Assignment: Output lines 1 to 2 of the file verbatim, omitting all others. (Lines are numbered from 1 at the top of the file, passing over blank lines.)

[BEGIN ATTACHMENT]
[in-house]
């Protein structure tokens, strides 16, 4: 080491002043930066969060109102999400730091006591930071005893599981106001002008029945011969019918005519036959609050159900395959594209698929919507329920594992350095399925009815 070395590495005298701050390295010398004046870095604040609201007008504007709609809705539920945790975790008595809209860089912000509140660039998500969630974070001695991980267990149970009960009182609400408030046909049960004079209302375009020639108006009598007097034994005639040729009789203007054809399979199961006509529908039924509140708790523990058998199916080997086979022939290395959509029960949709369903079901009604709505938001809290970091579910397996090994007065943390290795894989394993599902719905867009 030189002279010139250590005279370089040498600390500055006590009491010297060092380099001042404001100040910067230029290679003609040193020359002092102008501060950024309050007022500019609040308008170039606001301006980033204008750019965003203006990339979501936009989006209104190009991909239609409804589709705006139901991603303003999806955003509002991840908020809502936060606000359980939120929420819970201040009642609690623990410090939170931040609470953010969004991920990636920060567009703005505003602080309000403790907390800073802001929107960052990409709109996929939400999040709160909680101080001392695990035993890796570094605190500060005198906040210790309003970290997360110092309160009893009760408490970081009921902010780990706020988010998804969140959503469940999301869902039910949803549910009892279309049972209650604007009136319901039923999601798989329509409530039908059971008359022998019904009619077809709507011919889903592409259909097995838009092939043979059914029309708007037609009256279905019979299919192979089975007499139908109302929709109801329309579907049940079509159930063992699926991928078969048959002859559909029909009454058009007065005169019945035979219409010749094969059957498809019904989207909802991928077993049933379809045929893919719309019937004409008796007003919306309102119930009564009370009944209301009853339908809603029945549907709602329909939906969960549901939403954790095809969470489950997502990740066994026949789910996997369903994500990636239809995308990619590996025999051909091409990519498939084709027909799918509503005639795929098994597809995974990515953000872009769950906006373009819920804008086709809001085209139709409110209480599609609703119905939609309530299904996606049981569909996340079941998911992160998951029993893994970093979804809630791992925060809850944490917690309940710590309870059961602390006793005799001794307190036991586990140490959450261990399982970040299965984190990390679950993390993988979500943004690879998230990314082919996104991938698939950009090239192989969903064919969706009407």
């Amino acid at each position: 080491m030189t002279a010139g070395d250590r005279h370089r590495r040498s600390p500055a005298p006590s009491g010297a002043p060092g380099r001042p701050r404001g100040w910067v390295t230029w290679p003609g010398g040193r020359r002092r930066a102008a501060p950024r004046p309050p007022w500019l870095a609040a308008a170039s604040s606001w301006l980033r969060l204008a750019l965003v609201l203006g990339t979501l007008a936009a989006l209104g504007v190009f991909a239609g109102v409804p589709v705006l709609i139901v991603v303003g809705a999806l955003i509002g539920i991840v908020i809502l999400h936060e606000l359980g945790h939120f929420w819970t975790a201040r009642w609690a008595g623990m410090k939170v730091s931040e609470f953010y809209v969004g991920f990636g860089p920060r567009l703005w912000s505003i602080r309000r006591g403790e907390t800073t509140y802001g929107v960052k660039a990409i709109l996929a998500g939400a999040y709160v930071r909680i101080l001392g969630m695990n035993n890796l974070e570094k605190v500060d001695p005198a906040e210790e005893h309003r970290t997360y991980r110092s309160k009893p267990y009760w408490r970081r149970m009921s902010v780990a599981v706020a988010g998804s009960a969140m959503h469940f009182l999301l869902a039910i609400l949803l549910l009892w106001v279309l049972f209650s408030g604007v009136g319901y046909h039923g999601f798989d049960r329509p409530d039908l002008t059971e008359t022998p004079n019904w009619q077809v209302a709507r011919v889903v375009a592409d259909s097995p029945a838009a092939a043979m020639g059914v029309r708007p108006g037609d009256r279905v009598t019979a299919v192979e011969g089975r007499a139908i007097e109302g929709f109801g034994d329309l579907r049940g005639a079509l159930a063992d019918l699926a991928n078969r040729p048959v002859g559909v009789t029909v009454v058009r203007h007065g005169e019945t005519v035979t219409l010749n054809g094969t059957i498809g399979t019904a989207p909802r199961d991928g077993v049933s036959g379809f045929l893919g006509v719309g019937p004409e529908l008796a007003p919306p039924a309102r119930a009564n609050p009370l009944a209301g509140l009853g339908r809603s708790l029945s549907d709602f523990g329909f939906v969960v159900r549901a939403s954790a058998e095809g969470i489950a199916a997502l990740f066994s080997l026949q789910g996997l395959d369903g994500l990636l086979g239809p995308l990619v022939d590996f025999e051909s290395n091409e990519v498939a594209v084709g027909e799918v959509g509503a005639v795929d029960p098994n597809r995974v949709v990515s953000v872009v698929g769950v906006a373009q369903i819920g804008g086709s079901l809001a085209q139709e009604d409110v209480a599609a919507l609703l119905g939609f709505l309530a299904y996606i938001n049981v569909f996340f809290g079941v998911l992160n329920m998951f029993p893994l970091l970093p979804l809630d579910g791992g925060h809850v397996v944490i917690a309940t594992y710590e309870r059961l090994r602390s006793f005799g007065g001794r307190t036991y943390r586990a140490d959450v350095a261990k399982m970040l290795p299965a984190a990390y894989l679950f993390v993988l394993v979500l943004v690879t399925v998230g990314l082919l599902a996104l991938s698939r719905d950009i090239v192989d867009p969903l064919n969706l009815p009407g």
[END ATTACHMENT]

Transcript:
[in-house]
């Protein structure tokens, strides 16, 4: 080491002043930066969060109102999400730091006591930071005893599981106001002008029945011969019918005519036959609050159900395959594209698929919507329920594992350095399925009815 070395590495005298701050390295010398004046870095604040609201007008504007709609809705539920945790975790008595809209860089912000509140660039998500969630974070001695991980267990149970009960009182609400408030046909049960004079209302375009020639108006009598007097034994005639040729009789203007054809399979199961006509529908039924509140708790523990058998199916080997086979022939290395959509029960949709369903079901009604709505938001809290970091579910397996090994007065943390290795894989394993599902719905867009 030189002279010139250590005279370089040498600390500055006590009491010297060092380099001042404001100040910067230029290679003609040193020359002092102008501060950024309050007022500019609040308008170039606001301006980033204008750019965003203006990339979501936009989006209104190009991909239609409804589709705006139901991603303003999806955003509002991840908020809502936060606000359980939120929420819970201040009642609690623990410090939170931040609470953010969004991920990636920060567009703005505003602080309000403790907390800073802001929107960052990409709109996929939400999040709160909680101080001392695990035993890796570094605190500060005198906040210790309003970290997360110092309160009893009760408490970081009921902010780990706020988010998804969140959503469940999301869902039910949803549910009892279309049972209650604007009136319901039923999601798989329509409530039908059971008359022998019904009619077809709507011919889903592409259909097995838009092939043979059914029309708007037609009256279905019979299919192979089975007499139908109302929709109801329309579907049940079509159930063992699926991928078969048959002859559909029909009454058009007065005169019945035979219409010749094969059957498809019904989207909802991928077993049933379809045929893919719309019937004409008796007003919306309102119930009564009370009944209301009853339908809603029945549907709602329909939906969960549901939403954790095809969470489950997502990740066994026949789910996997369903994500990636239809995308990619590996025999051909091409990519498939084709027909799918509503005639795929098994597809995974990515953000872009769950906006373009819920804008086709809001085209139709409110209480599609609703119905939609309530299904996606049981569909996340079941998911992160998951029993893994970093979804809630791992925060809850944490917690309940710590309870059961602390006793005799001794307190036991586990140490959450261990399982970040299965984190990390679950993390993988979500943004690879998230990314082919996104991938698939950009090239192989969903064919969706009407």